FIG. 1 illustrates, in block diagram form, the clock conditioning circuit of the present invention;
FIG. 2 illustrates, in detailed schematic form, the clock conditioning circuit; and
FIG. 3 illustrates, in block diagram form, a use of the clock conditioning circuit to regulate power applied to the solenoid of an electric fastening device.
Referring first to FIG. 1, there is shown in block diagram form a first embodiment of the power compensating clock conditioning circuit of the present invention comprising a half-wave rectifier 10, filter network 15, adjustable sawtooth waveform generator 20 and pulse conditioning circuit 25.
Referring now to FIGS. 1 and 2, half wave rectifier 10 may comprise a resistor R1, R2 and a diode D1 connected in series. The 115 VAC line is input to this rectifier, providing an output of only the positive portion of the input sine wave. Filter network 15 may comprise a resistor R4 and capacitor C1 combination to ground as well as a series resistor R3 to the input of adjustable sawtooth waveform generator 20. Filter network 15 essentially serves to smooth the output of half wave rectifier 10 and provide its own output of D.C. voltage, Vbias.
Adjustable sawtooth waveform generator 20 and pulse conditioning circuit 25 are depicted in more detail in FIG. 2. The Vbias voltage on line 60 represents the essentially DC voltage output by the combination of half wave rectifier 10 and filter network 15 of FIG. 1. Upon the occurrence of any fluctuations in line voltage input to rectifier 10 and filter 15, an output will be provided on line 60 with a corresponding fluctuation. In other words, if the AC peak line voltage increases, a corresponding increase will be noted in Vbias on line 60. Similarly, if the AC peak line voltage decreases, a corresponding decrease will be noted in Vbias on line 60. Vref is produced on line 65 by an external R-C network 17 comprising resistors R5 and R6 connected to a supply voltage, Vdd, and timing capacitor C3 connected to ground.
The waveform on line 65 represents a sawtooth which charges to Vdd exponentially and returns to ground with a comparatively small fall time. The voltage level at which the waveform on line 65 switches from a positive going signal to a negative going signal, and thus the frequency, will depend upon the voltage level on line 60. More specifically, any capacitor to ground located on line 65, whether internal or external will always be charging towards VD , which is fixed in value and independent of the AC line voltage. This charging voltage is compared to the voltage Vbias on line 60 by comparator 70. Since the voltage Vbias on line 60 rises as the peak value of the AC line voltage rises, the time for the voltage on timing capacitor C3 to reach the voltage Vbias on line 60 will increase as the AC line peak voltage increases. Similarly, the time for the voltage on timing capacitor C3 to reach the voltage Vbias on line 60 will decrease as the AC line peak voltage decreases. However, when the voltage across timing capacitor C3 reaches Vbias on line 60, timing capacitor C3 will be discharged to ground and a new cycle will begin. It follows that a smaller timing capacitor charge time results in a higher clock rate and a larger timing capacitor charge time results in a lower clock rate. Therefore, the clock frequency increases as the AC peak voltage is lowered and decreases as the peak line voltage is increased. This variable clock frequency which is a function of the peak line voltage may be utilized to replace the standard constant frequency clock in driving circuitry which requires only a portion of the AC line voltage sine wave to energize a device. Such a device illustratively is device SW-197.2 manufactured by SwinglineInc. By replacing the constant frequency clock of SW-197.2 with the present invention, a silicon controlled rectifier (SCR) may be caused to fire at various different phase angles depending on the line voltage, thus delivering a firing pulse of constant power to the solenoid which causes the fastening device to actuate, regardless of power line fluctuations.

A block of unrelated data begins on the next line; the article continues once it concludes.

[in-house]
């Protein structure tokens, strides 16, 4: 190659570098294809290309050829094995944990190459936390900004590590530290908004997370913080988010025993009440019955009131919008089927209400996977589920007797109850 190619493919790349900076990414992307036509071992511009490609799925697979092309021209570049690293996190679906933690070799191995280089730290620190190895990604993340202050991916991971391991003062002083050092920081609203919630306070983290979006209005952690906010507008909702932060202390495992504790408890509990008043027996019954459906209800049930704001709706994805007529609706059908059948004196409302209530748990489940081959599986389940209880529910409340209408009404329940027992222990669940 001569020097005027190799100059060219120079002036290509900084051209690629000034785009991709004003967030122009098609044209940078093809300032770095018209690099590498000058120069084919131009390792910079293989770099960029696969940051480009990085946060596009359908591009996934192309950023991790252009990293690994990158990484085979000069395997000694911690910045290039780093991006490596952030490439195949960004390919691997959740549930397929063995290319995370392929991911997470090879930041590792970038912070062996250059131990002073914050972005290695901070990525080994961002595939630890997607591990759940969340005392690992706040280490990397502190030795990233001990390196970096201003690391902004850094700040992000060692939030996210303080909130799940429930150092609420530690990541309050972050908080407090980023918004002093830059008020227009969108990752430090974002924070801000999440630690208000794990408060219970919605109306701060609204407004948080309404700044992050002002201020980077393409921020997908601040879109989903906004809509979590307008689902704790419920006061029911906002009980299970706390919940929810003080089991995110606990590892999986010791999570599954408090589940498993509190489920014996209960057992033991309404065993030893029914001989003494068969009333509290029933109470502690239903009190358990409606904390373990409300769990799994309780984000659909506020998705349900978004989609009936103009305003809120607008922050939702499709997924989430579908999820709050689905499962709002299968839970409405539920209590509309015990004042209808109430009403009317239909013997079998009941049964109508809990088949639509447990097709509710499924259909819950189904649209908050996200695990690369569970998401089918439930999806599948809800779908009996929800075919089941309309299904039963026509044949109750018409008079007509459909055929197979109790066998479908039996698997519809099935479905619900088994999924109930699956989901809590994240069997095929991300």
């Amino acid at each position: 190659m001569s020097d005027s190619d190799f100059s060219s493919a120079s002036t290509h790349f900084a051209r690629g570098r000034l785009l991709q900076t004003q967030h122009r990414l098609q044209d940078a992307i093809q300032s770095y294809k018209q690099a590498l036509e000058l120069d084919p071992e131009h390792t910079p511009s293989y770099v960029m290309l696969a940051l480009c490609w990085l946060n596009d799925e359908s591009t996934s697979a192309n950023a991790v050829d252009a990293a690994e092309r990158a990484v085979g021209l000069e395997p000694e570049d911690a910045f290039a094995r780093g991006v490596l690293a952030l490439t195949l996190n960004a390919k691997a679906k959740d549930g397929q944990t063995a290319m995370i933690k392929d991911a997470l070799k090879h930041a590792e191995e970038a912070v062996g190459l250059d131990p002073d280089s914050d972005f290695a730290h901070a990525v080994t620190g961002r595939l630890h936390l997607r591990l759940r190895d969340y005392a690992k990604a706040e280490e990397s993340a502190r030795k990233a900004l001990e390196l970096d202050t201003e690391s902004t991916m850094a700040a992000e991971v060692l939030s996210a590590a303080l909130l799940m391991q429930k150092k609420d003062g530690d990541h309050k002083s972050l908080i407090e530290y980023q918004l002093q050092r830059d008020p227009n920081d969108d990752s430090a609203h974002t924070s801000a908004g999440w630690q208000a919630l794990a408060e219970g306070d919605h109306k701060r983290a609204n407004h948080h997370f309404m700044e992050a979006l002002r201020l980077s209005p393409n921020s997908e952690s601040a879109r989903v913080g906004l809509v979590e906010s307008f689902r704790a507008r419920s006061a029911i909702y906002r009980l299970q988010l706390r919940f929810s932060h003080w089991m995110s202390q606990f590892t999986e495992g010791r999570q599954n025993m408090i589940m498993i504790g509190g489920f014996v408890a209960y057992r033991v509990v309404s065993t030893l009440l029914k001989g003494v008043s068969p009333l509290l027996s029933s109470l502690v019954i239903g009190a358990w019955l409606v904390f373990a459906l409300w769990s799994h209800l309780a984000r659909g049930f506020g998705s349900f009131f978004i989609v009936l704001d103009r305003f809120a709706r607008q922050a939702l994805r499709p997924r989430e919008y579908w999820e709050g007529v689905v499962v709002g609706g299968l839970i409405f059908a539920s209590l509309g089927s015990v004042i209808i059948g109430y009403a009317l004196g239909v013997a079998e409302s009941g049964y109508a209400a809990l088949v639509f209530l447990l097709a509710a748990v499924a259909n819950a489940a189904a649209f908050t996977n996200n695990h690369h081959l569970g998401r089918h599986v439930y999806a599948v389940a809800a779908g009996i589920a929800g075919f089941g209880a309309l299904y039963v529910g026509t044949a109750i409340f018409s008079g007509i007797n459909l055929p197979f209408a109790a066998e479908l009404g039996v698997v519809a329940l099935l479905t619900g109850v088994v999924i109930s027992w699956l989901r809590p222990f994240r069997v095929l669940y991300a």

Referring back to the circuit in FIG. 2, when the voltage on line 65 becomes equal to the voltage on line 60, the output of comparator 70 switches from a high level to a low level causing the output of inverter 75 to become high and turning transistor Q1 on. A voltage divider is set up between line 60 and the input of comparator 70 via resistors R3, R4 and R15. This causes the voltage on line 60 to drop significantly. The high output out of inverter 75 causes flip flop 80 comprising nor gates 82, 83 to set and the output of nor gate 82 to go high. The output of nor gate 82 is buffered by inverters 85 and 90 and applied to transistor Q2, turning Q2 on. The timing capacitor C3 on line 65 is discharged toward ground rapidly by transistor Q2. When the timing capacitor C3 on line 65 is discharged to the new voltage on line 60, comparator 70 switches from a low level to a high level. The new lower voltage on line 60 insures that timing capacitor C3 will discharge significantly before comparator 70 switches back to its former state. At this time, transistor Q1 cuts off and nor gate 82 output of flip flop 80 becomes low. This low signal is delayed by inverter pair 85, 90 before cutting of transistor Q2 to insure that the timing capacitor C3 on line 65 is completely discharged to ground. At this time, the circuit is returned to its original state and a new cycle begins.